Research update #5

This is just a quick one because I’m getting on a roll and am going to try to skim read 6 papers this weekend and properly read one that I’ve already started. I’ve been quite conscious of the fact that while I’m doing some good (it seems) deep reading, it’s taking a fair while and looking at the bibliographies even in journal papers makes me mindful of the fact that coming up with a useful (and read) list of 50+ papers requires a little getting the lead out.

Happily, I’ve found a contemporary paper (2016) by Greg Winslett of UNE that I’m hopeful will give me a recent take on the issues addressed in the three papers I looked at from the turn of the century. (There are also a host of recent citations that seem pretty pertinent)

Winslett’s paper – still from the Journal of Higher Education Policy and Management (I’m worried about drawing too often from the same journal well) but what can you do – is about “The struggle to satisfy need: exploring the institutional cues for teaching support staff”

I like two things about this already – the term teaching support staff seems more suitable than the “education support staff” that I’ve been favouring, (although I am sad to lose the ESP acronym) – and the fact that this is about how TSSs can take guidance from university strategies. (We’re in the middle of a strategic revamp at present, so there’s much to think about)

I did also quite like the fact that a paper co-written by my supervisors Peter and Lina was cited. There was a funny moment of “oh, I know them”

I’m also mindful of the fact that I’m leaning very heavily on papers about and writers from the Australian Higher Education sector. I think I’m ok with this for now but will probably need to consider this in the way that I shape my research questions.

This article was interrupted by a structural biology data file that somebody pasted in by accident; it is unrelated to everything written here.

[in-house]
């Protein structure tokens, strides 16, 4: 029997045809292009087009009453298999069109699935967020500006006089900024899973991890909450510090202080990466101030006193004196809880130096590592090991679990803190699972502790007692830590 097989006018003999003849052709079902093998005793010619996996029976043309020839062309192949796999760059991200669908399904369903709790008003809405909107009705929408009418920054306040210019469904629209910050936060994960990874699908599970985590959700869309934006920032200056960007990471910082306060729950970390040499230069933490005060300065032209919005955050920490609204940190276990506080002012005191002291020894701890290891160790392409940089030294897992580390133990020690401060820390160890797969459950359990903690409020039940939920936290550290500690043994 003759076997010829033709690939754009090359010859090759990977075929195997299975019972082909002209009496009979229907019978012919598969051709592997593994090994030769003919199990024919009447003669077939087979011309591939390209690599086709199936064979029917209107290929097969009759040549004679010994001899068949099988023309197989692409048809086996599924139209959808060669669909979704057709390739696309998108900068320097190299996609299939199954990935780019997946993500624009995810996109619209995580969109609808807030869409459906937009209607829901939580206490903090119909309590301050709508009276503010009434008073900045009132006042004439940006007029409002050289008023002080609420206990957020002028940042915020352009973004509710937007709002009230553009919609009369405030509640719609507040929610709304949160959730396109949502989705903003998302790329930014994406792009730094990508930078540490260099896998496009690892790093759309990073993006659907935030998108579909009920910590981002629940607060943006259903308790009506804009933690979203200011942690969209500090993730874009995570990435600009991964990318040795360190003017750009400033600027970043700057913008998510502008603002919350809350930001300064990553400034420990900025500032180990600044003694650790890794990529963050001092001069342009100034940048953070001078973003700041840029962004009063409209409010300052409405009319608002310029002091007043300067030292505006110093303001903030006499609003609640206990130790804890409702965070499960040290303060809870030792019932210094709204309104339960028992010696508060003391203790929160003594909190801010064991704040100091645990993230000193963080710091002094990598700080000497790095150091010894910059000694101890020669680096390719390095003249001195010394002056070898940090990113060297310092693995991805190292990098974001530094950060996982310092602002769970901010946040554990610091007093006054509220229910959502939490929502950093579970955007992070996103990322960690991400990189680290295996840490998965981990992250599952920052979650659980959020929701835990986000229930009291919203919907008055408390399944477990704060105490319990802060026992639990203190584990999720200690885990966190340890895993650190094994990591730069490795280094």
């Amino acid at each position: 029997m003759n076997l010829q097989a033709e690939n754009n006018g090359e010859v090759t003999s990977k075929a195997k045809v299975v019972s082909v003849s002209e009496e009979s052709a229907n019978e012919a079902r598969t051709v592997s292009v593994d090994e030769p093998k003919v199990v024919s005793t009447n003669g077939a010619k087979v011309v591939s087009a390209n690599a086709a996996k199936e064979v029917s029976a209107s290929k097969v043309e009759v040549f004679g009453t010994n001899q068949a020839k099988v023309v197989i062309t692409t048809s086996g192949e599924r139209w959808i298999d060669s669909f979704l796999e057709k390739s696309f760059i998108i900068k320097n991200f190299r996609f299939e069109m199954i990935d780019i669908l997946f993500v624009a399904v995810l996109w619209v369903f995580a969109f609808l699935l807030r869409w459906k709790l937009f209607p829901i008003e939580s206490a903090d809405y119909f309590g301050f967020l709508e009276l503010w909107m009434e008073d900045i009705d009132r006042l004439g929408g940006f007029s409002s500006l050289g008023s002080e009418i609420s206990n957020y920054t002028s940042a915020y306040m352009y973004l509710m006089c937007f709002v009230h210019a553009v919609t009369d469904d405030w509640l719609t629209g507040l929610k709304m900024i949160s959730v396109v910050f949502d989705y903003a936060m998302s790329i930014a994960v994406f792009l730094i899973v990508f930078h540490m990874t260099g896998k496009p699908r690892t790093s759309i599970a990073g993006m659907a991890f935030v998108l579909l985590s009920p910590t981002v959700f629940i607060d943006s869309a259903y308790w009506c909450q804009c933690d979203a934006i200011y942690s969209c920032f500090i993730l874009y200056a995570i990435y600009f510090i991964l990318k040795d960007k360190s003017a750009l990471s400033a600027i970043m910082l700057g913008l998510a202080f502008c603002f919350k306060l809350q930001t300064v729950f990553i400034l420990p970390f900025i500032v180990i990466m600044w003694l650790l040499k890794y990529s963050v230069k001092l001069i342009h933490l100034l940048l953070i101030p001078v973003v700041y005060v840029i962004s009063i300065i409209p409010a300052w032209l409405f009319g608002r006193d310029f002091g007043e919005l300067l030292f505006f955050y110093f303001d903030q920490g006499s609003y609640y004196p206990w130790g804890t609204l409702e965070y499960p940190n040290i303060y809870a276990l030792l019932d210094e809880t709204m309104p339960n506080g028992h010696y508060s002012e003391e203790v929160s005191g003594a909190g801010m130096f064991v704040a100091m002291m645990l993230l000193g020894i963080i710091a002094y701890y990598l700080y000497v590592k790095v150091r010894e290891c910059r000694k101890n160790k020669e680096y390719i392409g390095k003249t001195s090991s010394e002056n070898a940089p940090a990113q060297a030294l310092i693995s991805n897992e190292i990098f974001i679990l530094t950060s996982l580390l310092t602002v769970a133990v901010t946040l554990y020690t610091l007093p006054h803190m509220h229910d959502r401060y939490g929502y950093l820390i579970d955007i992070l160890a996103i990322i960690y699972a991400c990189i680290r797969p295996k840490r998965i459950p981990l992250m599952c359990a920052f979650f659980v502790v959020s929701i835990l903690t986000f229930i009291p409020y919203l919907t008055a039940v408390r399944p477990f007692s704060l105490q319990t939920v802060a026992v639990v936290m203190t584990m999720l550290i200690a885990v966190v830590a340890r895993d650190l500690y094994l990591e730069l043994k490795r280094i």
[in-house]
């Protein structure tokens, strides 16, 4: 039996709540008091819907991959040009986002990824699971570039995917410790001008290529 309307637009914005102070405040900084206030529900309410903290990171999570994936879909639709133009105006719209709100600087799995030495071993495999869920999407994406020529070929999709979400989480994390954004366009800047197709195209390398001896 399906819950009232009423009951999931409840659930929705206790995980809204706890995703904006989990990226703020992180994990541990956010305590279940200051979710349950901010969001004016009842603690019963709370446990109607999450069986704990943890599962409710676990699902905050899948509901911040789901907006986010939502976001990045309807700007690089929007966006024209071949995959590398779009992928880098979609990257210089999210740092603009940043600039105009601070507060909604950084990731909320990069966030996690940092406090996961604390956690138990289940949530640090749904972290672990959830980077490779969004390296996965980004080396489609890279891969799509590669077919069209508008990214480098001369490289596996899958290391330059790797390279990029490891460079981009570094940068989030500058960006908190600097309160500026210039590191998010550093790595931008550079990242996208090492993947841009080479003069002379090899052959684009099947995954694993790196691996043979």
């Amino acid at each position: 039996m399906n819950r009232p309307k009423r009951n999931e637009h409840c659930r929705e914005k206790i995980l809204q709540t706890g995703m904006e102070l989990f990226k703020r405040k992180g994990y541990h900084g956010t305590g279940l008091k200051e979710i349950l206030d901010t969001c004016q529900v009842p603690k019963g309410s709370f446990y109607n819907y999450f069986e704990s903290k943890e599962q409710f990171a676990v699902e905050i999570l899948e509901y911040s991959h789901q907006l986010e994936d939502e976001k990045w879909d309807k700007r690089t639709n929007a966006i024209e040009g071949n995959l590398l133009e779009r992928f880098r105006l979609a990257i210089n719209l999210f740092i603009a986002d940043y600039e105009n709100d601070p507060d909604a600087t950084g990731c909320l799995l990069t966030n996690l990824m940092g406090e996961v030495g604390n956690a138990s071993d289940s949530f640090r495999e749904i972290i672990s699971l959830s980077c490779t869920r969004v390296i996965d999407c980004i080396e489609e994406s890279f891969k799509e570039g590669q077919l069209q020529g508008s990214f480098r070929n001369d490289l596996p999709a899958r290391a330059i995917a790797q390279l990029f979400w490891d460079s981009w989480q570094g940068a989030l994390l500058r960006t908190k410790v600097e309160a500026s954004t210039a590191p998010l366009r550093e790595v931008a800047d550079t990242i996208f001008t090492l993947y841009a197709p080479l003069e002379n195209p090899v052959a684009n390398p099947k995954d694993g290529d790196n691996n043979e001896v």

My cool uber-boss, our Associate Dean Education (hi Bronwen) mentioned that I’ve been tweeting a lot about the professional/academic staff divide lately. I felt compelled to clarify that I wasn’t trying to make any particular point or that I have any issue, it’s just where my research is sitting at the moment – and I guess I’m noticing more when other people are tweeting about it.

(I’m scheduled to move on to Unis as Organisations next Friday – I’m not 100% clear what I mean by this but I think it includes education ecosystems among other things). My way of thinking is also such that I’m most interested in the search for solutions than dwelling on any possible issues in terms of any divide or tensions between academics and professionals. The way I see things, we are where we are and that part can’t be changed but by trying to understand it, we can see which bits are working and which can be improved .

I suspect this isn’t going to be the last time that thinking critically about academia in an academic way raises eyebrows.